6 Tips for saving on a trip to Athens

Take a look at some ways to save and have a wonderful time getting to know one of the world’s oldest cities.

1. Getting to and from the airport

Your first opportunity to save money will be immediately after you’ve landed on the ground. The international airport in Athens is 33 kilometers from the center, making it a relatively short but expensive cab ride (around €38). Cut down your costs by taking public transport from the airport, with a choice of either a €10 ticket on the underground metro (Line 3) or a €6 ticket by bus (X-95) to the city center (Station Syntagma). The metro runs until midnight and the bus runs 24-hours a day.

 

2. Indulge in Greek street food

Athenians adore their savory pita-filled munchies, and delicious, affordable street food is synonymous with Athens. As your sense of smell will let you know, throughout the city you are never far from a food stand grilling tasty meats. For €2, you can grab a chicken or pork souvlaki — otherwise known as a gyro or a kebab to the uninitiated — which comes packed into pita bread with creamy tzatziki yogurt sauce, fresh veggies, and a handful of french fries. You’ll never be so happy with eating cheap.

3. Find those museum discounts

Athens is an absolute dream for lovers of history and architecture, and admission prices to museums are quite moderate compared to most of Europe year round. Especially good news for those coming in the winter, the city decided to cut admission prices in half for many major sites in an effort to give locals easier access to their cultural treasures.

This means those lucky enough to visit between November and April can pay €10 to visit the Acropolis and €5 to visit The National Archaeological Museum. Students also get major discounts or free admission year round to many museums, just be sure to present your ID to get a reduced price or free entry.

4. Not every drink is cheap

You’ll quickly realize that Athenians love to relax, chat, and enjoy a drink. There’s an abundance of cafes and bars all throughout the city. During the day it’s not hard to find yourself a cappuccino for less than €2 at a nice cafe or a glass of freshly squeezed pomegranate juice for only €1.30 from an outdoor vendor.

For alcoholic beverages, the prices can go up astronomically, with cocktails regularly costing €7 to 9! For the budget conscious, it’s best to stick to local wine (€5-7 per 1-Liter carafe) at the restaurant or to grab a bottle of beer for €1-2 from a shop.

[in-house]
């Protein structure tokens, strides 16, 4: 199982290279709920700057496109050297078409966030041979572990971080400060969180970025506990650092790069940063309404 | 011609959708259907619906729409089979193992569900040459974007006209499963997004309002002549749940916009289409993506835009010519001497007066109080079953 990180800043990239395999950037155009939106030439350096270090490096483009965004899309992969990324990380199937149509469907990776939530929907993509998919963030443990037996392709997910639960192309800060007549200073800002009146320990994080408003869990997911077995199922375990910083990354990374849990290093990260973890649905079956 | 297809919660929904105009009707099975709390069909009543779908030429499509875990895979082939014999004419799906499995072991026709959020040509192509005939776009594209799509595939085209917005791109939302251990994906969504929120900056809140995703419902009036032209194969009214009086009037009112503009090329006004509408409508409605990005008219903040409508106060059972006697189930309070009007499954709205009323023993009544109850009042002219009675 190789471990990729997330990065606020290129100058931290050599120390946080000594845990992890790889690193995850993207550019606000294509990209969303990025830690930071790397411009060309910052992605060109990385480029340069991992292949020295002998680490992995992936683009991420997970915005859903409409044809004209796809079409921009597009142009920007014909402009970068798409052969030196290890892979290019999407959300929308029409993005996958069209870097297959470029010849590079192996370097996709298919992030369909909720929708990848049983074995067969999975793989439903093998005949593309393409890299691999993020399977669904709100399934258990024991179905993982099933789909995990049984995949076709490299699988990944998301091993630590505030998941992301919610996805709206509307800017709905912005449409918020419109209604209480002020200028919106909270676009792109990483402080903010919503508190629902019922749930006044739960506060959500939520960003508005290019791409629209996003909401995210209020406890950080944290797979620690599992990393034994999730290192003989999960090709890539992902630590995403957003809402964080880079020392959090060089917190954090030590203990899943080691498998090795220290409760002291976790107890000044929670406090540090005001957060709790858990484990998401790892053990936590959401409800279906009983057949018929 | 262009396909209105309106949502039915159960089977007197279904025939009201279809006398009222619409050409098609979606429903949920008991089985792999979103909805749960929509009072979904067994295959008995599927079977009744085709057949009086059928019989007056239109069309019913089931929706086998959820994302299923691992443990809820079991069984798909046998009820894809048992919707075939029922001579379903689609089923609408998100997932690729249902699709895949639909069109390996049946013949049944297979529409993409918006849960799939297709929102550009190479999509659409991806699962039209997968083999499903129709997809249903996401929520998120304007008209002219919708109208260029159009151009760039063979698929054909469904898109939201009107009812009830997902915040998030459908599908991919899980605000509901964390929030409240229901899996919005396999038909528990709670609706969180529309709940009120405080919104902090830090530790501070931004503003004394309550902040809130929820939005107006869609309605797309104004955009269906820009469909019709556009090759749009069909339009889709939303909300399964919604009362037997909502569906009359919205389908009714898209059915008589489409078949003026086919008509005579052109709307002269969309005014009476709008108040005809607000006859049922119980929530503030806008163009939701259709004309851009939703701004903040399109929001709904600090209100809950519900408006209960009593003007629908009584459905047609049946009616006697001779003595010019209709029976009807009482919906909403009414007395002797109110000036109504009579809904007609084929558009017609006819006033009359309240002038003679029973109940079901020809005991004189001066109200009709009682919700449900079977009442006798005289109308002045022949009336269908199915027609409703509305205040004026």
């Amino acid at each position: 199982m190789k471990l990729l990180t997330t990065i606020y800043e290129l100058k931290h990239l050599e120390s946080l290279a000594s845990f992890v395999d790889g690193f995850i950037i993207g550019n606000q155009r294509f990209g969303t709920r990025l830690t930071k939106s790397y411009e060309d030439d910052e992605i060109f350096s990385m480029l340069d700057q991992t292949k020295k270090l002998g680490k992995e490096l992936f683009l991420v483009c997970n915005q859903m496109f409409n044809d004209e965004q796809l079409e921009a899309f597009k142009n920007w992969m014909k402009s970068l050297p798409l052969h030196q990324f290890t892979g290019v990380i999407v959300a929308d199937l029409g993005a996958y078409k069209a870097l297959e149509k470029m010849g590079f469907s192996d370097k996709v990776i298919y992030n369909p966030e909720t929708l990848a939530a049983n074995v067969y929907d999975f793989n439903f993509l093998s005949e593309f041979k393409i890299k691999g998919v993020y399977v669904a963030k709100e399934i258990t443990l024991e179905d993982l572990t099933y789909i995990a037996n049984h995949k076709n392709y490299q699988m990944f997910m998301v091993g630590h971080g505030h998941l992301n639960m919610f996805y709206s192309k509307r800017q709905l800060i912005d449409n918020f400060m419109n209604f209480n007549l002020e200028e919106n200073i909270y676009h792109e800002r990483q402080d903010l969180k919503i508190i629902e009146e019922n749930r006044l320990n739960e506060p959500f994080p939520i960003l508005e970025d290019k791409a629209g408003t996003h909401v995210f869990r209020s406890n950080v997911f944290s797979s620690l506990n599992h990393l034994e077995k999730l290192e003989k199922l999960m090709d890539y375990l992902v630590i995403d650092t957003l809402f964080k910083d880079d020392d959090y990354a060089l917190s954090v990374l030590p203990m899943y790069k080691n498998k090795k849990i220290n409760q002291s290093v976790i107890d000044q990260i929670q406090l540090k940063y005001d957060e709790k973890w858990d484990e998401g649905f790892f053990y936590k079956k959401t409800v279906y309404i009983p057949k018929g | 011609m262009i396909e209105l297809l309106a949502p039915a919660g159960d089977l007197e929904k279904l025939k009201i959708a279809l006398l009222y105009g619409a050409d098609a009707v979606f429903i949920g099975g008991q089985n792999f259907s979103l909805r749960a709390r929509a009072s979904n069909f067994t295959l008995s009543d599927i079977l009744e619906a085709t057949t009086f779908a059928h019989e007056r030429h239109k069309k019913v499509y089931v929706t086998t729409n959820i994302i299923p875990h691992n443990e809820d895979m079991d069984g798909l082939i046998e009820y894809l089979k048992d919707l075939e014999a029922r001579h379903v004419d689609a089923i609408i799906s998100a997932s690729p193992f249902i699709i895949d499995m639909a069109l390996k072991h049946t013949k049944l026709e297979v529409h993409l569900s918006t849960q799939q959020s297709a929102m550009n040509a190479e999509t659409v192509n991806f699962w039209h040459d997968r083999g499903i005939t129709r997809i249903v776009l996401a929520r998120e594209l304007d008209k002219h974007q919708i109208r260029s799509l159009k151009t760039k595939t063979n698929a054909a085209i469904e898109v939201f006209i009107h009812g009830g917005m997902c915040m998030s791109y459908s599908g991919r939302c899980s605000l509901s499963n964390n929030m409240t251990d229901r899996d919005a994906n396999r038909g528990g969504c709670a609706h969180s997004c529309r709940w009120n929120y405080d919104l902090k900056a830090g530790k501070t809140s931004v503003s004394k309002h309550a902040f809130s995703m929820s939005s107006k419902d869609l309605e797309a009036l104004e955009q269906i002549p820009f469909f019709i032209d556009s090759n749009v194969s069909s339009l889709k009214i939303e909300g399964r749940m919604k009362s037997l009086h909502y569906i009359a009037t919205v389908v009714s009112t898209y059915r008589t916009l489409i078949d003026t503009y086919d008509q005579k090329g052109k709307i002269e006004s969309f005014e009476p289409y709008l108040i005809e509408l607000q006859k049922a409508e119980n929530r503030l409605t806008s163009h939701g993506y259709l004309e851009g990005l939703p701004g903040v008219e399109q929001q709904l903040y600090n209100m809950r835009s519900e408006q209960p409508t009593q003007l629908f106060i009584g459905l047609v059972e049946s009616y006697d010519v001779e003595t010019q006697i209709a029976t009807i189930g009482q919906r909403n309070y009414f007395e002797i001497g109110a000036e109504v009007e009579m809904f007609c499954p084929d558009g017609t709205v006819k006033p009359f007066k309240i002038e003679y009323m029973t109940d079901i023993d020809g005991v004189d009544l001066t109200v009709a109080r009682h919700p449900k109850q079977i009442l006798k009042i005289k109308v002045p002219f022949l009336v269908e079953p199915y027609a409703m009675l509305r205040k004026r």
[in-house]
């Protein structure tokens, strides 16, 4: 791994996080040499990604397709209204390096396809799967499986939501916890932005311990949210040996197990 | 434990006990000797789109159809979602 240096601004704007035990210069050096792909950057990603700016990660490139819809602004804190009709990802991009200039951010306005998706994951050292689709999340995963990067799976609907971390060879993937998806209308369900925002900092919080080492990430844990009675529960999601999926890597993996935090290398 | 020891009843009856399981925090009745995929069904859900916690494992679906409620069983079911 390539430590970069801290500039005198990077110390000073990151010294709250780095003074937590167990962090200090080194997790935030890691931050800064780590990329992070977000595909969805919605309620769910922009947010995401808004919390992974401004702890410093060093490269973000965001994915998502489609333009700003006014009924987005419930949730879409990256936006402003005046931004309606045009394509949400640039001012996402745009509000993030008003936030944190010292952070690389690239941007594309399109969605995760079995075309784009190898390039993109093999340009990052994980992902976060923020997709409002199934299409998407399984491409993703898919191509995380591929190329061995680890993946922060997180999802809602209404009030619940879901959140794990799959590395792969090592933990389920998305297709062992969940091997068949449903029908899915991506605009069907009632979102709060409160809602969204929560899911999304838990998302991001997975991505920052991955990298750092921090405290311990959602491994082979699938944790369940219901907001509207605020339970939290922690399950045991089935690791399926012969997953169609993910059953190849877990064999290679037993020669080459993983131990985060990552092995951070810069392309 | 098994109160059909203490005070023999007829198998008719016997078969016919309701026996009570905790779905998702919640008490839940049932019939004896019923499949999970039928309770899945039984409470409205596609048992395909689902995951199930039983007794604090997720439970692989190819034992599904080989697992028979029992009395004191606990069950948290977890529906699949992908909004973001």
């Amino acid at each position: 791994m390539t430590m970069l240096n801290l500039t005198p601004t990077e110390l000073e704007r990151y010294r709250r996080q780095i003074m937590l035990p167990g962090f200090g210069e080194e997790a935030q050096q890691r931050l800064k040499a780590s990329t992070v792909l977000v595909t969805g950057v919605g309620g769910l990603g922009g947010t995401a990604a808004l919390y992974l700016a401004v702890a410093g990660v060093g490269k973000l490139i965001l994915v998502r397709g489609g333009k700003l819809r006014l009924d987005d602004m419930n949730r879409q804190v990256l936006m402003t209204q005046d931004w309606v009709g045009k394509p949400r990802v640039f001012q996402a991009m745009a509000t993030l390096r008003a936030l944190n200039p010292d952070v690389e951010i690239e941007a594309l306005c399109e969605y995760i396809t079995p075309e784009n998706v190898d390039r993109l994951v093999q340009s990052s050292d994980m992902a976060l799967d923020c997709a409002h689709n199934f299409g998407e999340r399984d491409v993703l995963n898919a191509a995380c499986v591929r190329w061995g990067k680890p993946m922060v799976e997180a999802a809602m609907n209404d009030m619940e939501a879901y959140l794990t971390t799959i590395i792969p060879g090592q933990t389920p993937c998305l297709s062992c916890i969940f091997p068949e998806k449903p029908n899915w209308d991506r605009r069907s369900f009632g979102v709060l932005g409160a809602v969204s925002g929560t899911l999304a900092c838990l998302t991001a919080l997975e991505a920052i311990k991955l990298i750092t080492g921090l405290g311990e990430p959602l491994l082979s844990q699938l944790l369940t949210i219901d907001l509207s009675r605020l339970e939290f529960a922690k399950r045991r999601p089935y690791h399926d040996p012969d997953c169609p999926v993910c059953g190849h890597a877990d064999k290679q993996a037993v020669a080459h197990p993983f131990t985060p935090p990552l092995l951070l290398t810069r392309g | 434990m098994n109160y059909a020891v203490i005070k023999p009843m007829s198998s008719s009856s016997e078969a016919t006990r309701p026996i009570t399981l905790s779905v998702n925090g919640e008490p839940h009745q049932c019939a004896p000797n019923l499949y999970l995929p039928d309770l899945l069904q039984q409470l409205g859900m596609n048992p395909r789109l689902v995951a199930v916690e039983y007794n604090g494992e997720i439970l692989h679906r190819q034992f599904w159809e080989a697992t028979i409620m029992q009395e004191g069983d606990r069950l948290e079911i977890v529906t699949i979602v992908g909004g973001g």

5. Take advantage of the affordable hotels

Good news, Cheapos! Athens is heaven for travelers that would rather save their money for an extra shot of ouzo than an expensive accommodation. There are tons of hotels that offer private rooms in Athens for $50 and under. If you book in advance, you can find even cheaper rates.

These budget hotels might not be the fanciest spots in town, but a lot of them ooze a friendly Greek charm that makes up for the lack of modern glitz.

6. Scams, crime & safety

If you exercise good common sense and caution you shouldn’t have any problems. Like any other city, Athens has its fair share of pickpockets and with the economic crisis, homelessness has become more visible in parts of central Athens. Petty crime is on the increase in tourist areas, including Monastiraki and Syntagma Square (central Athens), as well as on public transport (especially trains to and from Athens Airport). We would advise not to walk around Omonia and Metaxourgio at night and the two railway/bus stations of Larrissa and Peloponissos.

The most common scam that we have encountered is when a well dressed local approaches you and claims to know you or invites you for a friendly drink or coffee to talk about your travels. The aim of the game is to get you to a designated bar or café where you will be left with a pretty hefty bill.

If you have any trouble whilst in Athens you must contact the tourist police on 171 or +30 210 9200 726. A branch office of the Tourist Police assists with non-serious crimes and provides police reports and certificates for theft of personal items and lost travel documents.

Have you been to Athens recently? Tell us how you saved money on your trip!

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